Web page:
Energy Governance in the United Kingdom
Lockwood M., Mitchell C., Hoggett R. (2019) In: Knodt M., Kemmerzell J. (eds) Handbook of Energy Governance in Europe. Springer, Cham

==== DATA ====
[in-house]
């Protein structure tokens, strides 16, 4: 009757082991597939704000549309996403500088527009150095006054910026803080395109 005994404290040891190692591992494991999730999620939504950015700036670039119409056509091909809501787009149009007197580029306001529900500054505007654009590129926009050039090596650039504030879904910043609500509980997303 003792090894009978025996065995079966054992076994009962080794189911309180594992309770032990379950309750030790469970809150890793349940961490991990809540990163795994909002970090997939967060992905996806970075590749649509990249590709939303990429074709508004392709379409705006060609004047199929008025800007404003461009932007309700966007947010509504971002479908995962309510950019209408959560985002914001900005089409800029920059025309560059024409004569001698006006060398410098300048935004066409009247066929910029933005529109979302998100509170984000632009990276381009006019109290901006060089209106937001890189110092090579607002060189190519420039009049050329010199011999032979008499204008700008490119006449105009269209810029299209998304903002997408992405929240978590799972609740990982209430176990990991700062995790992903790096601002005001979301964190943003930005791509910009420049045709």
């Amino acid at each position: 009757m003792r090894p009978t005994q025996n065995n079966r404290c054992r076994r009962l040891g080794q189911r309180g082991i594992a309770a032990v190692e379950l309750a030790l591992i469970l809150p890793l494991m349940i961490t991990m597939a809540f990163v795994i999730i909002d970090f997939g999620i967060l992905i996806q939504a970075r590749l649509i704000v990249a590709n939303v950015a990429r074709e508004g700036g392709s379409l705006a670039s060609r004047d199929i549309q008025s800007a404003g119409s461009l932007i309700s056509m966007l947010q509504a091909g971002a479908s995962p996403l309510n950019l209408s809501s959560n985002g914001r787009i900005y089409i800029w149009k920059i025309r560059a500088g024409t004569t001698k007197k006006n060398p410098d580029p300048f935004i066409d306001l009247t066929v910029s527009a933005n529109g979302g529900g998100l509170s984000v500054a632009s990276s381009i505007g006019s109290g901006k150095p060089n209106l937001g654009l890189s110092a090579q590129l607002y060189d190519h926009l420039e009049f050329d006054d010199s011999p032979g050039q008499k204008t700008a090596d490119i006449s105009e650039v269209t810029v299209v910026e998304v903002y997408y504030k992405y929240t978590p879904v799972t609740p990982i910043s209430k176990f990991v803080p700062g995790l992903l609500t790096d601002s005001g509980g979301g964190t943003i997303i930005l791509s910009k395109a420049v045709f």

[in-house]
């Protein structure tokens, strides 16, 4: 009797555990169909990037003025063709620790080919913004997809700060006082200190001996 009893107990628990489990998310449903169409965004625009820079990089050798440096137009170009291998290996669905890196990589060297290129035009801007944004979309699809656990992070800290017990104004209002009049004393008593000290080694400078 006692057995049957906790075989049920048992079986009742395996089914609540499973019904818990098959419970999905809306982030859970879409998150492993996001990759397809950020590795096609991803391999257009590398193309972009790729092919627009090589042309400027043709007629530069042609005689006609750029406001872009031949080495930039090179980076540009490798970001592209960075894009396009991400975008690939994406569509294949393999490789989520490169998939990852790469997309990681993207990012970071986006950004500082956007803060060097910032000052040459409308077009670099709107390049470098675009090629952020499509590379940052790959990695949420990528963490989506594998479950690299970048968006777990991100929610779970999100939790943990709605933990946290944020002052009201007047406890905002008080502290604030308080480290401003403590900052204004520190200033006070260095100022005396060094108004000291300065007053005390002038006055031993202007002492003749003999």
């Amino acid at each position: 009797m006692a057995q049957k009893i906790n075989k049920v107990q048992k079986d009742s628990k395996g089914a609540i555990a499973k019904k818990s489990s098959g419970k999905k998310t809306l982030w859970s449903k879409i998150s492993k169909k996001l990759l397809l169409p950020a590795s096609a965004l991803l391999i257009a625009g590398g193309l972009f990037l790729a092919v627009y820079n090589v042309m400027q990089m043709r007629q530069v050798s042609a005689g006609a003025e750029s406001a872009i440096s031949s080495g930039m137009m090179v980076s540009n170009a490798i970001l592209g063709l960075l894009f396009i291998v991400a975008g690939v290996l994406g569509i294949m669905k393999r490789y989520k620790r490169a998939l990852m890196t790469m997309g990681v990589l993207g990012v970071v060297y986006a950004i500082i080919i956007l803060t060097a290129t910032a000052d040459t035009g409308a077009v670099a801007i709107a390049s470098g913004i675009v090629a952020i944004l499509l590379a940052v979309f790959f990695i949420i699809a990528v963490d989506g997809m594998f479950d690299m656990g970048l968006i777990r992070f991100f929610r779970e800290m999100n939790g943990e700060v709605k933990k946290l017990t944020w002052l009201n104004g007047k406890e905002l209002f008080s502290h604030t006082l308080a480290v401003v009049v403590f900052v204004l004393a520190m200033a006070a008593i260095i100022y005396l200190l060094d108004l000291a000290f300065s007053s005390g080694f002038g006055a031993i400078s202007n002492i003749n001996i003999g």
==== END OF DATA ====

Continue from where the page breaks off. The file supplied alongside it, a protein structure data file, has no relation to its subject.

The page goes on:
The UK’s energy transition path has been shaped by a legacy of fossil fuel use across electricity generation, transport and heat, but also by the institutions and ideas that make up the governance of energy. Some important elements, such as a market-led policy paradigm and the delegation of regulation to arm’s-length bodies, are the result of privatization in the 1980s. Others, such as a heavily centralized, supply-led power sector and a resilient nuclear lobby, are continuities from an earlier period. This governance system, strongly concentrated within central government, was challenged in a major way in the 2000s by a wave of concern about climate change. This driver has meant that the UK energy transition has been primarily about emissions reduction, rather than specific technologies such as renewable energy, whose expansion in the UK has largely been the result of European-level policy. With a preference for incentive-based and internalizing instruments over direct regulation arising from the market-led paradigm, the UK has managed to bring about a major decline in power sector emissions and some increase in renewable energy, especially in electricity generation, while at the same time trying to support a program of new nuclear build. However, as the country now enters the next phase of transition, involving integration of intermittent renewables into electricity sector systems and institutions, and of transport and heat into electricity, the coherence of policy, clarity of direction, and coordination of regulatory change are all open to question.